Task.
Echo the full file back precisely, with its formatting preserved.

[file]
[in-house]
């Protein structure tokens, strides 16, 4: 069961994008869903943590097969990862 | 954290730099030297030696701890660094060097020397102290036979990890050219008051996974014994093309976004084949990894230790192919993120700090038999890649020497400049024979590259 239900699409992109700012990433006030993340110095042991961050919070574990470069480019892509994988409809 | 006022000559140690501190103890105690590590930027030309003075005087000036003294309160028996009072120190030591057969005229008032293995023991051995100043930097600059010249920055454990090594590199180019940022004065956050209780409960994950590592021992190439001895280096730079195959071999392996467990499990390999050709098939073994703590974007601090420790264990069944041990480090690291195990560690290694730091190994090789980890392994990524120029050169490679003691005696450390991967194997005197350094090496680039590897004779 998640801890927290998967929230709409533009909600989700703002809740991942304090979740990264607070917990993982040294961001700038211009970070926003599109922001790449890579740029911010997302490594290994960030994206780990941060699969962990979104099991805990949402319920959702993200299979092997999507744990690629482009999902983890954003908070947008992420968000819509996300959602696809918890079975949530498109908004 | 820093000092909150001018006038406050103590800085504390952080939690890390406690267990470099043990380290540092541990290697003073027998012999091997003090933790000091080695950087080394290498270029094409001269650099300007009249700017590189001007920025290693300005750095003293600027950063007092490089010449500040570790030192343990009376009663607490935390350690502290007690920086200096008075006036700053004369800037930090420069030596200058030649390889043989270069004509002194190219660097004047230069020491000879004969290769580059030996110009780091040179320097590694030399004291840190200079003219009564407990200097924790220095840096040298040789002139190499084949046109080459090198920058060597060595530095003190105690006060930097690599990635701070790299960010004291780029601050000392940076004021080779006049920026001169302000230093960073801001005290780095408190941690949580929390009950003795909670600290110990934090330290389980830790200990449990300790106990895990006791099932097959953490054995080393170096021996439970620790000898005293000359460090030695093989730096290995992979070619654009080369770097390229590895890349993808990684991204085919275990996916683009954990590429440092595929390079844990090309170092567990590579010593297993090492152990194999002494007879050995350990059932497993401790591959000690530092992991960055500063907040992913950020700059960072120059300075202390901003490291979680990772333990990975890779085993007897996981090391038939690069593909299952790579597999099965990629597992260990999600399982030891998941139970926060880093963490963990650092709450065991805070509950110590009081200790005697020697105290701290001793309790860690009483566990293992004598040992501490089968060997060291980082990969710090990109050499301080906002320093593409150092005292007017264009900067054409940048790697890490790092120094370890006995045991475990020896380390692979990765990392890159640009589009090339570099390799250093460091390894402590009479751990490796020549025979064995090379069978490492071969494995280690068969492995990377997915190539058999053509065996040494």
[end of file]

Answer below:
[in-house]
């Protein structure tokens, strides 16, 4: 069961994008869903943590097969990862 | 954290730099030297030696701890660094060097020397102290036979990890050219008051996974014994093309976004084949990894230790192919993120700090038999890649020497400049024979590259 239900699409992109700012990433006030993340110095042991961050919070574990470069480019892509994988409809 | 006022000559140690501190103890105690590590930027030309003075005087000036003294309160028996009072120190030591057969005229008032293995023991051995100043930097600059010249920055454990090594590199180019940022004065956050209780409960994950590592021992190439001895280096730079195959071999392996467990499990390999050709098939073994703590974007601090420790264990069944041990480090690291195990560690290694730091190994090789980890392994990524120029050169490679003691005696450390991967194997005197350094090496680039590897004779 998640801890927290998967929230709409533009909600989700703002809740991942304090979740990264607070917990993982040294961001700038211009970070926003599109922001790449890579740029911010997302490594290994960030994206780990941060699969962990979104099991805990949402319920959702993200299979092997999507744990690629482009999902983890954003908070947008992420968000819509996300959602696809918890079975949530498109908004 | 820093000092909150001018006038406050103590800085504390952080939690890390406690267990470099043990380290540092541990290697003073027998012999091997003090933790000091080695950087080394290498270029094409001269650099300007009249700017590189001007920025290693300005750095003293600027950063007092490089010449500040570790030192343990009376009663607490935390350690502290007690920086200096008075006036700053004369800037930090420069030596200058030649390889043989270069004509002194190219660097004047230069020491000879004969290769580059030996110009780091040179320097590694030399004291840190200079003219009564407990200097924790220095840096040298040789002139190499084949046109080459090198920058060597060595530095003190105690006060930097690599990635701070790299960010004291780029601050000392940076004021080779006049920026001169302000230093960073801001005290780095408190941690949580929390009950003795909670600290110990934090330290389980830790200990449990300790106990895990006791099932097959953490054995080393170096021996439970620790000898005293000359460090030695093989730096290995992979070619654009080369770097390229590895890349993808990684991204085919275990996916683009954990590429440092595929390079844990090309170092567990590579010593297993090492152990194999002494007879050995350990059932497993401790591959000690530092992991960055500063907040992913950020700059960072120059300075202390901003490291979680990772333990990975890779085993007897996981090391038939690069593909299952790579597999099965990629597992260990999600399982030891998941139970926060880093963490963990650092709450065991805070509950110590009081200790005697020697105290701290001793309790860690009483566990293992004598040992501490089968060997060291980082990969710090990109050499301080906002320093593409150092005292007017264009900067054409940048790697890490790092120094370890006995045991475990020896380390692979990765990392890159640009589009090339570099390799250093460091390894402590009479751990490796020549025979064995090379069978490492071969494995280690068969492995990377997915190539058999053509065996040494």